146(2)
Hooke's Law
148(3)
12 Conservation of Energy
151(18)
Where Does Energy Go?
152(1)
Impulse and Momentum
153(1)
Understanding the Relationship Between Impulse and Momentum
154(1)
Conservation of Momentum
155(6)
Example 1: Conserving Momentum
157(1)
Example 2: A Total Momentum of Zero
158(2)
Example 3: Momentum of a Combination
160(1)
Head-On Collisions
161(5)
Understanding Elasticity
163(1)
Understanding Inelasticity
164(2)
Energy Transfer
166(3)
Part 4: What Happens When Small Things Move? 169(70)
13 Solids, Liquids, and Gases
111(72)
Solids
172(2)
Liquids
174(4)
Example 1: High Heel Pressure
177(1)
Example 2: Swimming Pool Pressure
177(1)
Gases
178(1)
Changing state
179(1)
Boyle's Law
180(3)
14 Pressure
183(18)
Is Pressure a Force?
184(2)
Pressure and Liquids
184(2)
Example 1: Pressure and a Simple Machine
186(1)
Liquid Pressure and Depth
186(7)
Pressure and Total Force
188(1)
Example 2: Total Force
189(1)
Pressure and Buoyant Force
190(3)
Gas Pressure and Altitude
193(5)
Sipping Cider Through a Straw
194(2)
Air Pressure and Buoyant Force
196(2)
Does a Baseball Curve?
198(1)
Pressure and Thermal Energy
199(2)
15 Heat Energy
201(20)
What Is the Temperature Today?
202(3)
Thermometers
203(1)
Effects of Change in Temperature
204(1)
Comparing Temperature Scales
204(1)
Temperature Change or Change in Temperature?
205(2)
Specific Heat
207(5)
Latent Heat of Vaporization and Fusion
212(5)
Transfer of Heat
217(2)
Transfer of Heat by Conduction
218(1)
Transfer of Heat by Convection
218(1)
Transfer of Heat by Radiation
218(1)
Heat and Work
219(2)
16 Sound Energy
221(18)
Where Does Sound Come From?
222(2)
Types of Waves
224(1)
Transverse Waves
224(1)
Longitudinal Waves
225(1)
Properties of Waves
225(3)
Speed of sound
228(3)
Motion and Sound
229(1)
Wavelength and Frequency
229(2)
Effects of Temperature on Sound
231(3)
Reflection of sound
232(1)
Interference of Sound
233(1)
Resonance
234(7)
Observing Resonance of Sound
235(1)
Resonance of a Closed Tube
236(3)
Part 5: Tiny Things Like electrons in Motion 239(102)
17 Atoms, Ions, and Isotopes
241(14)
A Model of the Structure of the Atom
242(2)
Atoms Next
242(1)
Parts of the Atom
243(1)
Isotopes and the Same Element
244(3)
The Formation of Ions
247(2)
Another Source of Ions
248(1)
Uses of Radioactive Particles
248(1)
The Formation of Molecules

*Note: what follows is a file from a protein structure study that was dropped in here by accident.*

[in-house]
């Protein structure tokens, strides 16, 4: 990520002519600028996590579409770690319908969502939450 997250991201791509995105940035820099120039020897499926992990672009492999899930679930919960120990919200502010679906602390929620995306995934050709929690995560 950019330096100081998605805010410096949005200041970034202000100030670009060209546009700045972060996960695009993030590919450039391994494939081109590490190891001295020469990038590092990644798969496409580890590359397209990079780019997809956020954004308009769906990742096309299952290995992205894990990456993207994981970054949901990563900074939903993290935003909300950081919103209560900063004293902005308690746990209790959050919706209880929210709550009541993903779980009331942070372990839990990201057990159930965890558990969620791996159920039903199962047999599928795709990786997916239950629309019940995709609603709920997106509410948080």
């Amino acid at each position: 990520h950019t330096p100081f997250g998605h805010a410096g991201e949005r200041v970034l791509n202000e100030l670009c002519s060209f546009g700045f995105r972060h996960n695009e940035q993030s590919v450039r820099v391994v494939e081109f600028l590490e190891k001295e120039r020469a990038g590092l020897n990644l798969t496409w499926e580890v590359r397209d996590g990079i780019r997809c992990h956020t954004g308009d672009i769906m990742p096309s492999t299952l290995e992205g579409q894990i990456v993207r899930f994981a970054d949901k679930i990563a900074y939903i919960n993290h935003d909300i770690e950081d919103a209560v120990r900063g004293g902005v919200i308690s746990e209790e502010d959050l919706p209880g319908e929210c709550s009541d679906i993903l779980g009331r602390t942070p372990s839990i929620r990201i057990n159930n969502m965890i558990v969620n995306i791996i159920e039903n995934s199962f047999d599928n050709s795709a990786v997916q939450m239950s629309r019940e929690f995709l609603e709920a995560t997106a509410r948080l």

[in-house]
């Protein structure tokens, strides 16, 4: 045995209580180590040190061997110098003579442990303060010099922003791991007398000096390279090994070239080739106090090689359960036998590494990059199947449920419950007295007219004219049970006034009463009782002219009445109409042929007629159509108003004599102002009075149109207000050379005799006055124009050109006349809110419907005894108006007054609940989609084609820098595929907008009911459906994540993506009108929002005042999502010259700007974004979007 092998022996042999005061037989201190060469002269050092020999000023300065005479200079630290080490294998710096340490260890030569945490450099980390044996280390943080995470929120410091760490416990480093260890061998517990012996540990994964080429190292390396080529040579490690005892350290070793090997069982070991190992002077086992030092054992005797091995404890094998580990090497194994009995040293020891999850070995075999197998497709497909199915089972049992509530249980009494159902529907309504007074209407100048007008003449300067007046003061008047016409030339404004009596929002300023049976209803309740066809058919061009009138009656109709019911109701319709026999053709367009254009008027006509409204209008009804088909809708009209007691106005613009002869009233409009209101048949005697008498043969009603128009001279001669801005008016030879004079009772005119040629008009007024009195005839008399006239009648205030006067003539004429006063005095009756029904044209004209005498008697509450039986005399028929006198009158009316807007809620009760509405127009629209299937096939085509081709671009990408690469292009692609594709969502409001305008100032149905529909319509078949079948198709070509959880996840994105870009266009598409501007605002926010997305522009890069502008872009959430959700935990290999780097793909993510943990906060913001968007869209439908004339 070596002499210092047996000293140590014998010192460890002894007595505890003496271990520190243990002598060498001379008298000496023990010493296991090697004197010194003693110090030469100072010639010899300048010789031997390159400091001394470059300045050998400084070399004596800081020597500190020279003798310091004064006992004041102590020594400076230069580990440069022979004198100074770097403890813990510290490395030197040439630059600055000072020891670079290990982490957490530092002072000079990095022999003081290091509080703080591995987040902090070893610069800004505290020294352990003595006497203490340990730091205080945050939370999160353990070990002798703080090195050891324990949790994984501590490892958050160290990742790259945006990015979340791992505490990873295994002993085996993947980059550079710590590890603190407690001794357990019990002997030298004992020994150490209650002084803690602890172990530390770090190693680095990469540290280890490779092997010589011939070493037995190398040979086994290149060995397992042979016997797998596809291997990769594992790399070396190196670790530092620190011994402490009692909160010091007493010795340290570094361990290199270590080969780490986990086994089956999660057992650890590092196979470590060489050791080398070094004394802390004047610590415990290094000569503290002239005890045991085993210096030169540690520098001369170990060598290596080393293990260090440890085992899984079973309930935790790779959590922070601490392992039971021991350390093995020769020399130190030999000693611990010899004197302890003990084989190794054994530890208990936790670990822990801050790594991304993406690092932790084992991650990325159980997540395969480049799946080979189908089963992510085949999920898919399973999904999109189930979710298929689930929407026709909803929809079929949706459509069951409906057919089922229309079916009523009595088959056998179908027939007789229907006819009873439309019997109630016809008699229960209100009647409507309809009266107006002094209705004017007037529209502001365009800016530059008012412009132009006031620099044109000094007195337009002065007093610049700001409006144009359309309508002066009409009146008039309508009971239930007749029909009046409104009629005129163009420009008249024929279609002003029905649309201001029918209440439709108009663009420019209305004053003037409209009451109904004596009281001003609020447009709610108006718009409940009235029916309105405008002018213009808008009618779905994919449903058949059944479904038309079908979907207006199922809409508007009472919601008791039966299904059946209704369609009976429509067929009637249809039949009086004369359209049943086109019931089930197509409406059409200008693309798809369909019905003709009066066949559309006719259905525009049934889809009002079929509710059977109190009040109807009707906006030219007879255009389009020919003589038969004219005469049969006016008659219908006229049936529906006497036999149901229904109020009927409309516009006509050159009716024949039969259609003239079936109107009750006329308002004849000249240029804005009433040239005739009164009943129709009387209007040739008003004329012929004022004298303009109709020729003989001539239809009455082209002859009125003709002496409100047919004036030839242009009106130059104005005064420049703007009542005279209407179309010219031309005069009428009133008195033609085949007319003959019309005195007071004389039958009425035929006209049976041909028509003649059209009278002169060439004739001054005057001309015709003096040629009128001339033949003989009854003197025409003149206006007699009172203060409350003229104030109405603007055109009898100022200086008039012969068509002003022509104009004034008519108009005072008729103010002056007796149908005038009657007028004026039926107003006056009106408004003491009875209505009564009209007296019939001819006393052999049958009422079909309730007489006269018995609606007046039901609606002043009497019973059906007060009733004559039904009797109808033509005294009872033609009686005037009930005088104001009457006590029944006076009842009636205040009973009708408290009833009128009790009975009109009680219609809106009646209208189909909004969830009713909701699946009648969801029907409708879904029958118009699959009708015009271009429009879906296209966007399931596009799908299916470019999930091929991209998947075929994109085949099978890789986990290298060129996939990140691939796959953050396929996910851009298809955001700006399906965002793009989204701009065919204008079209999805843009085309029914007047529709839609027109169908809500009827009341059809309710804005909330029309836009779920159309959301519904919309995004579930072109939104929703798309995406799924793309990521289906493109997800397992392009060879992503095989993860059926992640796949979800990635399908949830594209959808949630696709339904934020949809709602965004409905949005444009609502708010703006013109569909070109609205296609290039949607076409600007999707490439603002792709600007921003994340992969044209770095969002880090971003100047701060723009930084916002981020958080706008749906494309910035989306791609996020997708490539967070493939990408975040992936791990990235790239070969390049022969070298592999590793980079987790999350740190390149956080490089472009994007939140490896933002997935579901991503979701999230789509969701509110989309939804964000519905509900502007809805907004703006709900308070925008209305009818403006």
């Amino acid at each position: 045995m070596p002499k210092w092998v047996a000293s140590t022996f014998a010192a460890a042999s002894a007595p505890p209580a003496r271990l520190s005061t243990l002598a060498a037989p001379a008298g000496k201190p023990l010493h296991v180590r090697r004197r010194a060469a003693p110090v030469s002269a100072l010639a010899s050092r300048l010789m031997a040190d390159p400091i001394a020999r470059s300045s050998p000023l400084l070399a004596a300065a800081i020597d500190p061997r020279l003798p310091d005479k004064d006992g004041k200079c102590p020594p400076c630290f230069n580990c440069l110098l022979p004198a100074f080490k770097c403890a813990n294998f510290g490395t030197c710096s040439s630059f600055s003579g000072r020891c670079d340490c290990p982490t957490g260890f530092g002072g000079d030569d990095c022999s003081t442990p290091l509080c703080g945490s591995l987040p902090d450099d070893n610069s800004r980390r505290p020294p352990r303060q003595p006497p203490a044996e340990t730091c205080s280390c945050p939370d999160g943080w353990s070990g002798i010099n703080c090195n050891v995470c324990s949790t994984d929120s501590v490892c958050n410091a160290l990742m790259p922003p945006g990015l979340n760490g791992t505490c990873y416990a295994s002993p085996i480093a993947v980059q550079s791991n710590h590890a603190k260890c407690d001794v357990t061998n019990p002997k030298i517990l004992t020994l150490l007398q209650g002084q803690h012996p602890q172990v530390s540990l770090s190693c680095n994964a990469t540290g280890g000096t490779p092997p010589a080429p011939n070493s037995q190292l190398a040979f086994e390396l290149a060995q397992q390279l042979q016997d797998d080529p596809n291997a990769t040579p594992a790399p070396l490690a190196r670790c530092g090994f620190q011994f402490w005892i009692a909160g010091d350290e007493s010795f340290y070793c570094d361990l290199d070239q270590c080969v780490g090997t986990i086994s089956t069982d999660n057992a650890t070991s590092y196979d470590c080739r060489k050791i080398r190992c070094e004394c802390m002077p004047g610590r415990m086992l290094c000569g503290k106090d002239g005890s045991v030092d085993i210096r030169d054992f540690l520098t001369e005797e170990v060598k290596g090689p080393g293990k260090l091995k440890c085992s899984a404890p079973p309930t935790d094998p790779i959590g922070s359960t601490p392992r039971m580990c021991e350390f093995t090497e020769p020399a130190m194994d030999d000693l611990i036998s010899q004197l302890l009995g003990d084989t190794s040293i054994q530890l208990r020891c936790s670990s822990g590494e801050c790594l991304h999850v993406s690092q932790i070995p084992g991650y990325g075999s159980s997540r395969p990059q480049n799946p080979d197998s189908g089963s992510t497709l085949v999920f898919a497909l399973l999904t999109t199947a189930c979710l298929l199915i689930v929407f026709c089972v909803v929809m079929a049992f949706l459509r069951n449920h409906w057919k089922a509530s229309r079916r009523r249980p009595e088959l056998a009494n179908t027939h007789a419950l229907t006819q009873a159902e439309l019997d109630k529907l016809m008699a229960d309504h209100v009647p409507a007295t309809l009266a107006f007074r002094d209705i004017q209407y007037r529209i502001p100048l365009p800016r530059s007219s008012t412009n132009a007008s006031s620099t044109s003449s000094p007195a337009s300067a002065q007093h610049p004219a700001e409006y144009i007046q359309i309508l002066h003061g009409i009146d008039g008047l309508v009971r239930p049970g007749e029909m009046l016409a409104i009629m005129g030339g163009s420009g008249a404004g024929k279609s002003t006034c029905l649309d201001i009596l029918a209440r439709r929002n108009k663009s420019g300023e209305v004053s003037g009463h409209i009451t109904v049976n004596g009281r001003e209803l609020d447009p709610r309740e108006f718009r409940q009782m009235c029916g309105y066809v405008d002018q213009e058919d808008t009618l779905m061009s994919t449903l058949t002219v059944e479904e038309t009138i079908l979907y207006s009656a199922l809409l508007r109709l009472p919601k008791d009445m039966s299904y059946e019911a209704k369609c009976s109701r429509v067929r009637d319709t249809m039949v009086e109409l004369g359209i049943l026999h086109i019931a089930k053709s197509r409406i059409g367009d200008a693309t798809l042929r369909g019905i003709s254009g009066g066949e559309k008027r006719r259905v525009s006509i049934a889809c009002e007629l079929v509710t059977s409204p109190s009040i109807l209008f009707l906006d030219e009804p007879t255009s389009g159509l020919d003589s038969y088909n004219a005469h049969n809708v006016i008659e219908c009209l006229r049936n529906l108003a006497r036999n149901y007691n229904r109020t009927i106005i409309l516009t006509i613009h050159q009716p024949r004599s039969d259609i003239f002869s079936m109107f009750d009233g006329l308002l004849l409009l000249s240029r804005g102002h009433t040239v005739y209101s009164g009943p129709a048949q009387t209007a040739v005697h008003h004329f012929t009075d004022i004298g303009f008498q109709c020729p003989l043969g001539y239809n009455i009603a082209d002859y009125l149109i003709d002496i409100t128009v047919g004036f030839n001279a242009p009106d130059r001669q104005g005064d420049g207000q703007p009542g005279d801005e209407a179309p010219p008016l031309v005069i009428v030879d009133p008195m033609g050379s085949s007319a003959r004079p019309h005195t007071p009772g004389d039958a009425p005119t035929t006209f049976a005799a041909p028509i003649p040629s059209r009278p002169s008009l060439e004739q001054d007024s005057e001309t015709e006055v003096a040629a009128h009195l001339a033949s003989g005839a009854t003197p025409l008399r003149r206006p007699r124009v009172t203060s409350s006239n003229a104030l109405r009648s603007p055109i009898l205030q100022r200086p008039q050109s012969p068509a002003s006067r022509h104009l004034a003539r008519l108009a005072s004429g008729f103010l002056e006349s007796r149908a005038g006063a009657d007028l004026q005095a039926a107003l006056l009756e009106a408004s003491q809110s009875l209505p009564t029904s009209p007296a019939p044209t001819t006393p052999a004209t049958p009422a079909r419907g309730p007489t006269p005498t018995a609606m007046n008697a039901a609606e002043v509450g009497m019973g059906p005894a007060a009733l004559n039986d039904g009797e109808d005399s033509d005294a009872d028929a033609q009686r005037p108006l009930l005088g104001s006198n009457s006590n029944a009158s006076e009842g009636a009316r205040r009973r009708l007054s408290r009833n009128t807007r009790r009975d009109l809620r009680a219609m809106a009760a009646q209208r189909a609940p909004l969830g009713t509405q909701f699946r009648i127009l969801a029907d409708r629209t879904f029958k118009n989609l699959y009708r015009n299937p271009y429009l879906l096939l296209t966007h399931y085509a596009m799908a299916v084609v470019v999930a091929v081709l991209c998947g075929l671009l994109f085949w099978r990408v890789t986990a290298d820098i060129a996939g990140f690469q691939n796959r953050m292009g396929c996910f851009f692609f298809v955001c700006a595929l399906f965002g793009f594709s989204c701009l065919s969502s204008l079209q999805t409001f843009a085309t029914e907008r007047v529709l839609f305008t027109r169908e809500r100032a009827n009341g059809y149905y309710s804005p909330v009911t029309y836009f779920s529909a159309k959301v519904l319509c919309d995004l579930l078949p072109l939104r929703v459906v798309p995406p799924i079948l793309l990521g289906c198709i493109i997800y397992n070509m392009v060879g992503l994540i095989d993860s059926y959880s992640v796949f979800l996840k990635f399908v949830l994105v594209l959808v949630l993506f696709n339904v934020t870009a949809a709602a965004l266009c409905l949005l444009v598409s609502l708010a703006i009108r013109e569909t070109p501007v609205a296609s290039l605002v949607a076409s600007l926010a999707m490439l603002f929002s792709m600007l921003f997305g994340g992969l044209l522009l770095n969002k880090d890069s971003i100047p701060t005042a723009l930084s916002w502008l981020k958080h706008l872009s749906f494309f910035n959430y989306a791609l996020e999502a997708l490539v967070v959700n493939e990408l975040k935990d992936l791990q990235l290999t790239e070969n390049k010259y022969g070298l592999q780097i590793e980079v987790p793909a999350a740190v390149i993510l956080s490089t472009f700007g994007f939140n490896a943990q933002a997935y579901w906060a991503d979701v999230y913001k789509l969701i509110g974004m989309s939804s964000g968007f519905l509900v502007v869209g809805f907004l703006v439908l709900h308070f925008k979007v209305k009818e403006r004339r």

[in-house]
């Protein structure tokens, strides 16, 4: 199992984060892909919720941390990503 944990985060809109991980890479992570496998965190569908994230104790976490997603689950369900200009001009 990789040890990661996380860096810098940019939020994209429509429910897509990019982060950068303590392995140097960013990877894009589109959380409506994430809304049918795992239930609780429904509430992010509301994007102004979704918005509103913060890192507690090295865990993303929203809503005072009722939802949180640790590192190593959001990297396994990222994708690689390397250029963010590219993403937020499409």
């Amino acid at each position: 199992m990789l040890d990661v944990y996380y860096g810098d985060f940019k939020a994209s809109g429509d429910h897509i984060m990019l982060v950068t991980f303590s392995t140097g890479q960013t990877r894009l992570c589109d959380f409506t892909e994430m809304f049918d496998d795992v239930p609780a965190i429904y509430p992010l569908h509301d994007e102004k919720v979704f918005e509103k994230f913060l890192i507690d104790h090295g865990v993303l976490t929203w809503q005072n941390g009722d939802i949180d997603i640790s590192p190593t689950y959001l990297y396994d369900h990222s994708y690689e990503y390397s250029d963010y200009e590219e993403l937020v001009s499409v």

249(3)
Other Ways of Forming Molecules
250(1)
Metals Exchange Electrons
251(1)
Movement of Atoms and Their Components
252(3)
18 Electricity at Rest
255(20)
Static Charge
256(2)
Insulators and Conductors
258(4)
Conductors and Electrical Charge
259(1)
Charging an Object
259(3)
Detectors of Static Charge
262(1)
Charge by Induction and Conduction
263(9)
Charging by Induction
266(2)
Generating Much Larger Amounts of Charge
268(1)
Charging a Capacitor
269(2)
Discharging a Capacitor
271(1)
Lightning and Charged Rain Clouds
272(3)
19 Electricity in Motion
275(20)
Electrons in Motion
276(1)
Current
277(1)
Magnetism
278(5)
Magnetic Fields
279(1)
Magnetic Force
280(1)
The Magnetic Compass
280(1)
Magnetic Fields and Relative Motion
281(2)
Potential Difference
283(1)
Resistance
284(11)
Resistance and the Unit of Opposition
285(1)
Components of an Electric Circuit
285(1)
Series Circuits
286(3)
Parallel Circuits
289(1)
Series-Parallel Circuit
290(5)
20 Light as Particles in Motion
295(24)
The Particle Model
295(1)
The Inverse Square Law
296(2)
Direction and Speed
298(1)
Reflection
299(7)
Reflection and Spherical Mirrors
302(2)
Quantitative Descriptions of Images
304(2)
Refraction
306(13)
Mathematics of Snell's Law
307(2)
The Critical Angle of Incidence
309(1)
Snell's Law for Two Media Other Than Air
310(3)
The Double Convex Lens or Converging Lens
313(2)
Quantitative Description of Images Formed by a Lens
315(2)
Testing the Particle Model
317(2)
21 Light as Waves
319(22)
Reflection
319(9)
Behavior of a Wave at a Junction of Two Media
321(1)
Transverse Waves That Superpose
322(2)
Calculating speed from a standing Wave Pattern
324(1)
Waves in Two Dimensions
325(1)
Reflection of Two-Dimensional Waves
326(1)
Waves Reflected from a Curved Mirror
327(1)
Refraction
328(2)
Diffraction
330(2)
Interference
332
A Geometric Model of an Interference Pattern
334(1)
Calculating the Wavelength Using an Interference Pattern
334(2)
An Interference Pattern of Light
336
Appendixes
A Glossary
341(12)
B Answers to Physics Phun
353(4)
Index 357